After several years of restructuring its operations, a new Hyundai Heavy Industries Group has emerged. Through a complex shareholding arrangement, the various operations have been collated under one banner, with Hyundai Heavy Industries regarded as the centerpiece of the group.
The shipbuilding operations continue under the Hyundai Heavy Industries banner, with the other operations eponymously named by function – Hyundai Electric & Energy Systems, Hyundai Construction Equipment, and Hyundai Robotics, which has been renamed Hyundai Heavy Industries Holdings and acts as the headquarters of the various operations. With the divisions now operating pretty much as subsidiaries, they can focus more readily on their specific markets. In addition, the division of operations makes it much easier to divest them and raise capital.
With the pending acquisition of Daewoo Shipbuilding & Marine Engineering, HHI’s title as world’s largest shipbuilder will be unassailable. HHI announced the roughly $2 billion deal in early 2019. In yet another complex deal, a new company has been formed. This company, Korea Shipbuilding & Offshore Engineering, will act as a subholding company of Hyundai Heavy Industries Holdings that oversees the shipbuilding and offshore businesses. Meanwhile, Hyundai Heavy Industries, which previously oversaw all shipbuilding activities, will focus on its own operations. Once the Daewoo acquisition is complete, Korea Shipbuilding & Offshore Engineering will have oversight of four shipyards: Hyundai Heavy Industries, Hyundai Samho Heavy Industries, Hyundai Mipo Dockyard, and Daewoo Shipbuilding.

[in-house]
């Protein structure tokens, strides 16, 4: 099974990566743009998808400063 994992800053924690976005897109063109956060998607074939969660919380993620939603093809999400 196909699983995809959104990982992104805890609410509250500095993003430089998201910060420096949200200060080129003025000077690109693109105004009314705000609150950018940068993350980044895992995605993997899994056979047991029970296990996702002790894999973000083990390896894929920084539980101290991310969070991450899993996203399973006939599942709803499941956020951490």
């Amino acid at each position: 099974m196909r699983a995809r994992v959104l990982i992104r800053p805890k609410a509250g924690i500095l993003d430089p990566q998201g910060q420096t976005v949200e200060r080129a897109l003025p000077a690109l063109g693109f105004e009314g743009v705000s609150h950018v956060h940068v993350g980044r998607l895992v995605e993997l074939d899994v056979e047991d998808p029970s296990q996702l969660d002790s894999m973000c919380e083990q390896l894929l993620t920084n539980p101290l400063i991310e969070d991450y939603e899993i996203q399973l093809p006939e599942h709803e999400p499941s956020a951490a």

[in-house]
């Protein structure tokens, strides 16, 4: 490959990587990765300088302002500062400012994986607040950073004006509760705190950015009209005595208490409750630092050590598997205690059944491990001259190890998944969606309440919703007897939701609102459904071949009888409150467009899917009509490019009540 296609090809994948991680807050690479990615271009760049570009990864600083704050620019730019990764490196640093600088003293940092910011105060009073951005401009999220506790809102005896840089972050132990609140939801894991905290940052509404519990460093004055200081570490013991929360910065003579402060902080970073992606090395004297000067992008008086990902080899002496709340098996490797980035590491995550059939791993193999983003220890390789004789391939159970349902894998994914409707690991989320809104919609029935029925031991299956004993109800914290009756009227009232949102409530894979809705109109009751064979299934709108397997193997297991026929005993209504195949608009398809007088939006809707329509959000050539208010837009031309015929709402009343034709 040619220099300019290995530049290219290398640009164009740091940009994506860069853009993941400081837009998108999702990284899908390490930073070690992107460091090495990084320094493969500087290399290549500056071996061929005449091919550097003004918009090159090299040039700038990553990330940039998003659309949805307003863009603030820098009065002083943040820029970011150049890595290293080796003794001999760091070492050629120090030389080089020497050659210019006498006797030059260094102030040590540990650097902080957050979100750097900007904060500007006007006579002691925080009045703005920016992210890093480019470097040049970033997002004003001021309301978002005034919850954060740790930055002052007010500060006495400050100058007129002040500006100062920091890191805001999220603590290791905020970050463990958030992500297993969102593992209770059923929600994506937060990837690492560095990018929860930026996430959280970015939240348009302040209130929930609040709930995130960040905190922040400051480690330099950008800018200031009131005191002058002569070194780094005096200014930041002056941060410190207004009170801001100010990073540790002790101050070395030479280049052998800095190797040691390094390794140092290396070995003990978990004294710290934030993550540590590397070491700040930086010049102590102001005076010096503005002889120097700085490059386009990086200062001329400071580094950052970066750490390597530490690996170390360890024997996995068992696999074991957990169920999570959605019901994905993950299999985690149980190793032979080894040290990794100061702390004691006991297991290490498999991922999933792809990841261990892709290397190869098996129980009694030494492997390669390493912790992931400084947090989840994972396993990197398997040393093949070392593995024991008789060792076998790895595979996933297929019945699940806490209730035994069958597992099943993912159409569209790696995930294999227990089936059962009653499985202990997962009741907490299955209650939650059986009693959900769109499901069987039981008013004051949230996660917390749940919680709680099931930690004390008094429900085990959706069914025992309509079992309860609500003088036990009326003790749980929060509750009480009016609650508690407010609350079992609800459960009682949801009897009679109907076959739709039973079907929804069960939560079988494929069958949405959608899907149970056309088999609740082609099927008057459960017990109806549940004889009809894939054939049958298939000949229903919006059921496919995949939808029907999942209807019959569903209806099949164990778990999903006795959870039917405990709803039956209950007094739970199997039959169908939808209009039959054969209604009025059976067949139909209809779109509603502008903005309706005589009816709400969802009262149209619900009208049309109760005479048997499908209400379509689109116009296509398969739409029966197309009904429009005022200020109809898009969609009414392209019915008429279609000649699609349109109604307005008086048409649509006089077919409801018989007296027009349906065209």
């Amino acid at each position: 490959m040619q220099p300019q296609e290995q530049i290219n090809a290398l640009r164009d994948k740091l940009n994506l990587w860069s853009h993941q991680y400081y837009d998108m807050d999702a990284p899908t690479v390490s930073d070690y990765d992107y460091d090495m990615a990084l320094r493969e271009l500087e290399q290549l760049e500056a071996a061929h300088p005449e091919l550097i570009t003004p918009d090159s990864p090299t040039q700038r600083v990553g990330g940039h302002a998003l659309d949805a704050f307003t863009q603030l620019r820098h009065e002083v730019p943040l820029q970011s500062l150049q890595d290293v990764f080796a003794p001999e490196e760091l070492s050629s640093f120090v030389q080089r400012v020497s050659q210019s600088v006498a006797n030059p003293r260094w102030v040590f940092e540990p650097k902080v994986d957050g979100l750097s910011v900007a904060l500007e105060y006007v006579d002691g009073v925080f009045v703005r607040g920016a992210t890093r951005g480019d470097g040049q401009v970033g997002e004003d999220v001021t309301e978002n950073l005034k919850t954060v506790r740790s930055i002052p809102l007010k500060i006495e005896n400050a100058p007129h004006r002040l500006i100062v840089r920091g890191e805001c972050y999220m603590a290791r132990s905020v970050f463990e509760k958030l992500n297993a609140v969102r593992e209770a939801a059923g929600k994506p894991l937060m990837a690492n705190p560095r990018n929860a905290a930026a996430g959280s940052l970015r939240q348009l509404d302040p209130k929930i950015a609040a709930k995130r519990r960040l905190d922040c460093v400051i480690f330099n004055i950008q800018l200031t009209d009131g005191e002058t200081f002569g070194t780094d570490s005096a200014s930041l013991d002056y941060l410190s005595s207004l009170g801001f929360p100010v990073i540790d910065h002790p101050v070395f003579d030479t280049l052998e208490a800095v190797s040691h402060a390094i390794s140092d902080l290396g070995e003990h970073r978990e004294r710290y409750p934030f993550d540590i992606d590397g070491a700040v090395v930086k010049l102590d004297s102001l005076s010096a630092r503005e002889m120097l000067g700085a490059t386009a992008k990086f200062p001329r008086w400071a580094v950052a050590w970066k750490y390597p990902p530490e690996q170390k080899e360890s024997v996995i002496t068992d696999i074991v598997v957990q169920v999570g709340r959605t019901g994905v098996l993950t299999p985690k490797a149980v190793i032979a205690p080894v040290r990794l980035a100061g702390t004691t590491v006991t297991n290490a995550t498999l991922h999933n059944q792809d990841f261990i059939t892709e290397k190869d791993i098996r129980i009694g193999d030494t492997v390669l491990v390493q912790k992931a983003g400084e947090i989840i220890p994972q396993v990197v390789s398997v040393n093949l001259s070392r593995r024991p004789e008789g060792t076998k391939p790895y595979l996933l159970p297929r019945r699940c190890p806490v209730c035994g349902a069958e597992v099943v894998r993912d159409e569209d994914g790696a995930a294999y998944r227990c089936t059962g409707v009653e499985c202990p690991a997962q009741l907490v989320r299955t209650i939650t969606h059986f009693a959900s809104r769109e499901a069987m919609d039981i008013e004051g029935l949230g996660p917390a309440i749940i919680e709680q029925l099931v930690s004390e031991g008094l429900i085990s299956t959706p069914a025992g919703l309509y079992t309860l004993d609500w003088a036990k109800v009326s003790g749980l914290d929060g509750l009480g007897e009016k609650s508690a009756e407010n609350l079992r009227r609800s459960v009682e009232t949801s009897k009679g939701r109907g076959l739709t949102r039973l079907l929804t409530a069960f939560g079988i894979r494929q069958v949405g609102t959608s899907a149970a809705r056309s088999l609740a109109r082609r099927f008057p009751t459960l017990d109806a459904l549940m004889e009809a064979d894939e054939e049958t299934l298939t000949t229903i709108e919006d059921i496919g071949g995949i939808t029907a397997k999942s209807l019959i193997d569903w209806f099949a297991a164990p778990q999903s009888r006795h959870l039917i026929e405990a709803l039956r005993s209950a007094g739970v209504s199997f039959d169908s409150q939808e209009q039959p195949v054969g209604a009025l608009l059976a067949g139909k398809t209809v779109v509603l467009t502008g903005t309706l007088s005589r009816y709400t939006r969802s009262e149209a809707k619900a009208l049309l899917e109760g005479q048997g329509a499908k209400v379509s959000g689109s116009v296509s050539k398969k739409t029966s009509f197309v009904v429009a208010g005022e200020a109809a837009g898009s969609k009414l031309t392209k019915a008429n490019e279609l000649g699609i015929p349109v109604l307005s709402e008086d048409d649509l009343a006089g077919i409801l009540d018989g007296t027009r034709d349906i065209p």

The Daewoo acquisition still has a way to go, with antitrust applications currently in the works at home in South Korea and with numerous other countries such as Japan, China, Kazakhstan, and members of the European Union. This could be tricky to pull off, as the merger will reshape the global shipbuilding industry with its dominant position.
The corporate shuffle notwithstanding, not much will change in HHI’s naval shipbuilding operations. In its home market, the unstable behavior of its northern neighbor continues to fuel defense procurement and modernization efforts in South Korea.
As a result, the ROK Navy has ramped up production of its new Incheon (aka FFX) class frigates. HHI has been tapped to build the first three vessels of this class, with Daewoo building two of the second batch. At present, the construction schedule appears to have reverted to the original plan to build 20 of these ships in groups of six, eight, and six ships, respectively. Competition for these orders among Korea’s shipyards is expected to be fierce, but HHI has an advantage – especially if the Daewoo deal is consummated – thanks to its experience with these ships.
These warships have also garnered their first export order, with a two-ship sale to the Philippines. Following years of negotiation, Manila placed an order for two frigates in 2016. This is an important milestone for the Korean program, since it establishes the Incheon class as a viable candidate on the international market. This could well translate into numerous additional orders. Pakistan and Indonesia are rumored to be interested in the type.
With the accelerated need for new warships high on South Korea’s priority list, HHI can likely look forward to a steady revenue stream for its warship operations for years to come.